Here’s a look at some COAD-related stories in the media:
Denise King, a gay rights advocate in South Florida, died of a heart attack on New Year’s Eve. King’s son, Simmie Williams who was gay, was gunned down in February 2008. Since his unresolved murder, King made educating others about the violence LGBT people face a priority:
Since her son's death, Mrs. King "brought the conversation of love, acceptance and compassion into a community where black [gays and lesbians] are invisible," said Michael Emanuel Rajner, a co-founder of Transgender Equality Rights Initiatives, who became a family friend after the murder.
"The night of her son's viewing, she left early because she had gotten a call from someone that evening that there was a youth, about 16, thrown out of his home because he was openly gay," Rajner said.
"Denise, not even knowing the child's name, hit the streets with her car up and down Sistrunk looking for this child. She would take them in. Her home became this safe haven for people to run. In her pain she was moved to make certain no child was turned away."
Mrs. King's aunt said she was committed to justice.
"Everything she did, she did it from her heart as a mother," said Rose Barnes, of Fort Lauderdale.
The American Foundation for Equal Rights today announced that it has chosen champion civil rights leader, Julian Bond for its advisory board, which includes a diverse and prominent roster of civil rights leaders. The American Foundation for Equal Rights launched its groundbreaking federal court challenge to Prop. 8 in May, and brought together attorneys Theodore Olson and David Boies to argue the case, Perry v. Schwarzenegger.
Julian Bond is Chairman of the NAACP Board of Directors. He co-founded and was the first president of the Southern Poverty Law Center and was a founder of the Student Nonviolent Coordinating Committee (SNCC) . He served more than 20 years in the Georgia legislature after a 1966 U.S. Supreme Court ruling held that the Georgia House of Representatives unconstitutionally denied him the seat he had won.
"The humanity of all Americans is diminished when any group is denied rights granted to others," Bond said. "This is not a special interest case, but one that should be of great importance to everyone who believes in the principles of equality on which this nation was founded."
The Los Angeles Times op-ed on being black, gay and African:
In the Los Angeles Times, Douglas Foster, a journalism professor at Northwestern University's Medill School of Journalism, addresses the anti-gay belief that being gay is “un-African,” his experiences in South Africa and the anti-gay legislation in Uganda. Here is an excerpt from his op-ed.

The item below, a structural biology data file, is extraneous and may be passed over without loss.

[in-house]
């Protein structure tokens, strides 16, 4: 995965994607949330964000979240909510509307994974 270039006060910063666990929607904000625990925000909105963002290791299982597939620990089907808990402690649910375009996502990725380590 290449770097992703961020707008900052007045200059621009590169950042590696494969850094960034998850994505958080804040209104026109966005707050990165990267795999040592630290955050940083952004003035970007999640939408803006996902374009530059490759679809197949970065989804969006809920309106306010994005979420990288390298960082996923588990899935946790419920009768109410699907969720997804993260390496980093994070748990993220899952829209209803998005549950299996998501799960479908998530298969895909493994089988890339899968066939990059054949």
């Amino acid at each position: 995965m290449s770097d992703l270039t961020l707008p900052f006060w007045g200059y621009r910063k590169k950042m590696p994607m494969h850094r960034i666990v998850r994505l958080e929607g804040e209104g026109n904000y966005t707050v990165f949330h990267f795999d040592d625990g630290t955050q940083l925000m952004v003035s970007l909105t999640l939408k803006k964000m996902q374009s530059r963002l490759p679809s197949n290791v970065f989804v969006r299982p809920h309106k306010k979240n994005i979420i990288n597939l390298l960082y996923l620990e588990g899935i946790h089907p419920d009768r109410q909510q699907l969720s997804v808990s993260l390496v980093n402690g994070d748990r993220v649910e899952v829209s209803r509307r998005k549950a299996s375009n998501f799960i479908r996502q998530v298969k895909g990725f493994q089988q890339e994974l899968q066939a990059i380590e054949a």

South Africa is far from nirvana for lesbians and gay men: There's certainly no shortage of homophobia within its borders. But it's the one place on the continent -- and one of the few places in the world -- with a constitution that explicitly prohibits discrimination based on sexual orientation.
In 2007, when I spent a year in Johannesburg, I heard the deputy chief justice of the Constitutional Court of South Africa, Dikgang Moseneke, address the Gay and Lesbian Film Festival. In his speech, he paid tribute to liberation heroes like the late Simon Nkoli, a courageous black revolutionary and an out and proud gay man. Nkoli, like the men and women with less well-known names who regularly turn up at Simply Blue, countered the lie that same-sex attraction is a relic of colonialism.
The theme of homophobic African politicians is that gay identity is a perversion imposed on black people by white oppressors. The historical fact is the reverse, of course: Legal prohibitions on homosexuality were originally imposed by white colonial rulers. So it's no small twist in the plot that the new wave of threats to Ugandan gays should be reinforced by American religious extremists.
The proposed legislation places in stark relief the persistence of deadly prejudice. The roots of hatred can be traced to myriad traditions -- indigenous and foreign, white and black. What's more important than identifying the sources of the poison is to find the antidote. The first step is listening to the voices of African lesbians and gay men, and taking our cues from them about how to offer the most effective support.
I've been logging on daily in recent weeks to the Box Turtle Bulletin, the website widely credited with alerting Americans to the Uganda legislation, and also to Gay Uganda, the distinctive, irrepressible blog of a partly closeted young gay blogger who's broken important news, and provided bracing perspective, ever since the anti-gay panic began to build in Uganda. "I am fighting for our lives and freedom in my country," the Gay Uganda blogger wrote on New Year's Day, as government officials and preachers called on Ugandans to join in a nationwide demonstration against homosexuality on Jan. 19.
Read the piece in its entirety here.
The VH1 host follows in the footsteps of her friends Kim, Khloe and Kourtney Kardashian and poses for the grassroots campaign against the passing of Prop 8 in 2008.
MTV/VH1 veejay Lala Vazquez bares all and lends her famous form to the NOH8 marriage equality campaign, a photographic protest speaking out against California’s Proposition 8 gay marriage ban.
N0H8 is a photo project and silent protest created by photographer Adam Bouska and his partner Jeff Parshley. Other African-American celebs who have posed are the cast of The Real Housewives of Atlanta, actors Isaiah Washington, Jenson Atwood, Rachel True and Daryll Stephens ; singers Dawn Richardson (Dantity Kane) and the girl group Rich Girls; and Entertainment Tonight Reporter Kevin Frazier to name a few.